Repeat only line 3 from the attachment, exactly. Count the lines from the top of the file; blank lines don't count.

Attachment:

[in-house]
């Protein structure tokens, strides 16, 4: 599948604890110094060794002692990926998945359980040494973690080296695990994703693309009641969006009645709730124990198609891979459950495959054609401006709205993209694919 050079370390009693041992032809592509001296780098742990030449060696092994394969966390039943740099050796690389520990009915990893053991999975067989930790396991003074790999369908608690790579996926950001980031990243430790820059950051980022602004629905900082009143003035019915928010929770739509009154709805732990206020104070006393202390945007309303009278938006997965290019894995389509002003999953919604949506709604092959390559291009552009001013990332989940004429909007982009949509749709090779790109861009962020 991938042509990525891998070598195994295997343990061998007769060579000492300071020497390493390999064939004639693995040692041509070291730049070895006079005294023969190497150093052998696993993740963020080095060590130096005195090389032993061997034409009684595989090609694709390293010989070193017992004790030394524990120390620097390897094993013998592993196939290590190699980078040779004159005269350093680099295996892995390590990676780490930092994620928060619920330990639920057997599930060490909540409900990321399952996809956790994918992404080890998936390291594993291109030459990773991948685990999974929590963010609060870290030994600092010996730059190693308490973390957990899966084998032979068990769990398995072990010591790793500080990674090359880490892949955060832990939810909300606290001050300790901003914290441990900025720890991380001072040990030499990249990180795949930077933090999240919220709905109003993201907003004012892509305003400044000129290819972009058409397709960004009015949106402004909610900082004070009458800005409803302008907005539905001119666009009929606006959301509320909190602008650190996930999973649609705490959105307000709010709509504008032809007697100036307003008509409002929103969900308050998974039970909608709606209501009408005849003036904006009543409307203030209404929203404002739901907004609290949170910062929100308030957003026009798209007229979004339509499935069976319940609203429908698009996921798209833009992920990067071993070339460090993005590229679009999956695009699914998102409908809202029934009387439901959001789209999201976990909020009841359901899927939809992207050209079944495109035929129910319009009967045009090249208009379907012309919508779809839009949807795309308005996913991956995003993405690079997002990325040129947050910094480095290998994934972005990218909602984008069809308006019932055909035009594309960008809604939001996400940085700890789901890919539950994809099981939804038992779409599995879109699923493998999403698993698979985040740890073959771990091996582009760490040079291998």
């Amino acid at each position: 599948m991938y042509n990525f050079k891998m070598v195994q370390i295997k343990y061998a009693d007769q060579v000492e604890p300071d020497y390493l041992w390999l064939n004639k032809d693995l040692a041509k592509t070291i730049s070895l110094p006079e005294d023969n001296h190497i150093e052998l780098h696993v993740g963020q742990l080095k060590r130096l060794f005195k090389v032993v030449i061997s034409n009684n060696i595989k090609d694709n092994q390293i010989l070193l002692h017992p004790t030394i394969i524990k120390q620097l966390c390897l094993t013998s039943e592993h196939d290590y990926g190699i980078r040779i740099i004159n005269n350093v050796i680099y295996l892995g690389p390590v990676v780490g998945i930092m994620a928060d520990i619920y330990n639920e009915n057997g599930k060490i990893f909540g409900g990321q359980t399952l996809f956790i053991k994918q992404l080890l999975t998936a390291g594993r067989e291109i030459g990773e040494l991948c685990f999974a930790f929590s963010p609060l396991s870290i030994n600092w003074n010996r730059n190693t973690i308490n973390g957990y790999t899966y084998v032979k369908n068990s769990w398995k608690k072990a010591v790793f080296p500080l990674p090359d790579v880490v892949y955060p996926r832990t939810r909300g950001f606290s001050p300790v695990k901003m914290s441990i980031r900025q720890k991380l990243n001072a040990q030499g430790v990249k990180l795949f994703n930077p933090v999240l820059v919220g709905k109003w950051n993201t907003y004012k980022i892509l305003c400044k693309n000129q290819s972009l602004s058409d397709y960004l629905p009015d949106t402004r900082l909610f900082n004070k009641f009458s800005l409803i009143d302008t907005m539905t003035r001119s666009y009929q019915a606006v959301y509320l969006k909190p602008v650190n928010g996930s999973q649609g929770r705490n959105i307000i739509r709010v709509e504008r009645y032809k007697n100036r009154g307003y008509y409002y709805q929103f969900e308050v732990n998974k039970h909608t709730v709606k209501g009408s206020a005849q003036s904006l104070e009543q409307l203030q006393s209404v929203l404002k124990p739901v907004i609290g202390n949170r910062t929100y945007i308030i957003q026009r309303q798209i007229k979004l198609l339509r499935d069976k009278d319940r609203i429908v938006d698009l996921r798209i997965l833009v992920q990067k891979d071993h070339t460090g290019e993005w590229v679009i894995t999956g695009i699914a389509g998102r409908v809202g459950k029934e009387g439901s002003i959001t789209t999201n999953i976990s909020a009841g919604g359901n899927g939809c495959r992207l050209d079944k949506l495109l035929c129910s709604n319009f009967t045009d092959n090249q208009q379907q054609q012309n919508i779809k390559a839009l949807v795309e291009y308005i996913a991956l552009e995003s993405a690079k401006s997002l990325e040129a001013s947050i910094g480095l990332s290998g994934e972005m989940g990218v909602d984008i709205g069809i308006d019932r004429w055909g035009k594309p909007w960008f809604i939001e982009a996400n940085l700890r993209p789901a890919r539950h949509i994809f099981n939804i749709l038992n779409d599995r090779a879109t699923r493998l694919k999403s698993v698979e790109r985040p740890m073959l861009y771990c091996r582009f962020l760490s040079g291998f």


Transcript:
């Amino acid at each position: 599948m991938y042509n990525f050079k891998m070598v195994q370390i295997k343990y061998a009693d007769q060579v000492e604890p300071d020497y390493l041992w390999l064939n004639k032809d693995l040692a041509k592509t070291i730049s070895l110094p006079e005294d023969n001296h190497i150093e052998l780098h696993v993740g963020q742990l080095k060590r130096l060794f005195k090389v032993v030449i061997s034409n009684n060696i595989k090609d694709n092994q390293i010989l070193l002692h017992p004790t030394i394969i524990k120390q620097l966390c390897l094993t013998s039943e592993h196939d290590y990926g190699i980078r040779i740099i004159n005269n350093v050796i680099y295996l892995g690389p390590v990676v780490g998945i930092m994620a928060d520990i619920y330990n639920e009915n057997g599930k060490i990893f909540g409900g990321q359980t399952l996809f956790i053991k994918q992404l080890l999975t998936a390291g594993r067989e291109i030459g990773e040494l991948c685990f999974a930790f929590s963010p609060l396991s870290i030994n600092w003074n010996r730059n190693t973690i308490n973390g957990y790999t899966y084998v032979k369908n068990s769990w398995k608690k072990a010591v790793f080296p500080l990674p090359d790579v880490v892949y955060p996926r832990t939810r909300g950001f606290s001050p300790v695990k901003m914290s441990i980031r900025q720890k991380l990243n001072a040990q030499g430790v990249k990180l795949f994703n930077p933090v999240l820059v919220g709905k109003w950051n993201t907003y004012k980022i892509l305003c400044k693309n000129q290819s972009l602004s058409d397709y960004l629905p009015d949106t402004r900082l909610f900082n004070k009641f009458s800005l409803i009143d302008t907005m539905t003035r001119s666009y009929q019915a606006v959301y509320l969006k909190p602008v650190n928010g996930s999973q649609g929770r705490n959105i307000i739509r709010v709509e504008r009645y032809k007697n100036r009154g307003y008509y409002y709805q929103f969900e308050v732990n998974k039970h909608t709730v709606k209501g009408s206020a005849q003036s904006l104070e009543q409307l203030q006393s209404v929203l404002k124990p739901v907004i609290g202390n949170r910062t929100y945007i308030i957003q026009r309303q798209i007229k979004l198609l339509r499935d069976k009278d319940r609203i429908v938006d698009l996921r798209i997965l833009v992920q990067k891979d071993h070339t460090g290019e993005w590229v679009i894995t999956g695009i699914a389509g998102r409908v809202g459950k029934e009387g439901s002003i959001t789209t999201n999953i976990s909020a009841g919604g359901n899927g939809c495959r992207l050209d079944k949506l495109l035929c129910s709604n319009f009967t045009d092959n090249q208009q379907q054609q012309n919508i779809k390559a839009l949807v795309e291009y308005i996913a991956l552009e995003s993405a690079k401006s997002l990325e040129a001013s947050i910094g480095l990332s290998g994934e972005m989940g990218v909602d984008i709205g069809i308006d019932r004429w055909g035009k594309p909007w960008f809604i939001e982009a996400n940085l700890r993209p789901a890919r539950h949509i994809f099981n939804i749709l038992n779409d599995r090779a879109t699923r493998l694919k999403s698993v698979e790109r985040p740890m073959l861009y771990c091996r582009f962020l760490s040079g291998f």